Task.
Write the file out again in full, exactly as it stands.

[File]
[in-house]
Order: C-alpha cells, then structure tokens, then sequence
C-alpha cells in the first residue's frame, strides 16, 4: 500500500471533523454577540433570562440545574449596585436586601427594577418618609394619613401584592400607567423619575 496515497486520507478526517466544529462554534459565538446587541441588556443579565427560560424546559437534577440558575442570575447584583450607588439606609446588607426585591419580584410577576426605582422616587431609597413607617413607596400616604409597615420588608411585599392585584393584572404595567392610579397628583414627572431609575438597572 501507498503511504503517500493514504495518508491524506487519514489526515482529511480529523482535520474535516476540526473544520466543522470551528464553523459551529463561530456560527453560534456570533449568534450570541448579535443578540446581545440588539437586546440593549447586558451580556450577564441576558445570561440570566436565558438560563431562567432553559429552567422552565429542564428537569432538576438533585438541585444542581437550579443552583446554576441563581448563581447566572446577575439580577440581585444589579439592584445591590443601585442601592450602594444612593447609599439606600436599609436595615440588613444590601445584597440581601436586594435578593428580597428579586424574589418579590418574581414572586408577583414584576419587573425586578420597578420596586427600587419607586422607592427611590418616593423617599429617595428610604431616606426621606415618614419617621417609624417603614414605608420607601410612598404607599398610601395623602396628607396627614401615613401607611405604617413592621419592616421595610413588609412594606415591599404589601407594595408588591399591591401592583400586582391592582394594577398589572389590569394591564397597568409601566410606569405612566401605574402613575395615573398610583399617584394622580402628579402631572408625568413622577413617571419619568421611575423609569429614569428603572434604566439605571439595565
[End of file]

[in-house]
Order: C-alpha cells, then structure tokens, then sequence
C-alpha cells in the first residue's frame, strides 16, 4: 500500500471533523454577540433570562440545574449596585436586601427594577418618609394619613401584592400607567423619575 496515497486520507478526517466544529462554534459565538446587541441588556443579565427560560424546559437534577440558575442570575447584583450607588439606609446588607426585591419580584410577576426605582422616587431609597413607617413607596400616604409597615420588608411585599392585584393584572404595567392610579397628583414627572431609575438597572 501507498503511504503517500493514504495518508491524506487519514489526515482529511480529523482535520474535516476540526473544520466543522470551528464553523459551529463561530456560527453560534456570533449568534450570541448579535443578540446581545440588539437586546440593549447586558451580556450577564441576558445570561440570566436565558438560563431562567432553559429552567422552565429542564428537569432538576438533585438541585444542581437550579443552583446554576441563581448563581447566572446577575439580577440581585444589579439592584445591590443601585442601592450602594444612593447609599439606600436599609436595615440588613444590601445584597440581601436586594435578593428580597428579586424574589418579590418574581414572586408577583414584576419587573425586578420597578420596586427600587419607586422607592427611590418616593423617599429617595428610604431616606426621606415618614419617621417609624417603614414605608420607601410612598404607599398610601395623602396628607396627614401615613401607611405604617413592621419592616421595610413588609412594606415591599404589601407594595408588591399591591401592583400586582391592582394594577398589572389590569394591564397597568409601566410606569405612566401605574402613575395615573398610583399617584394622580402628579402631572408625568413622577413617571419619568421611575423609569429614569428603572434604566439605571439595565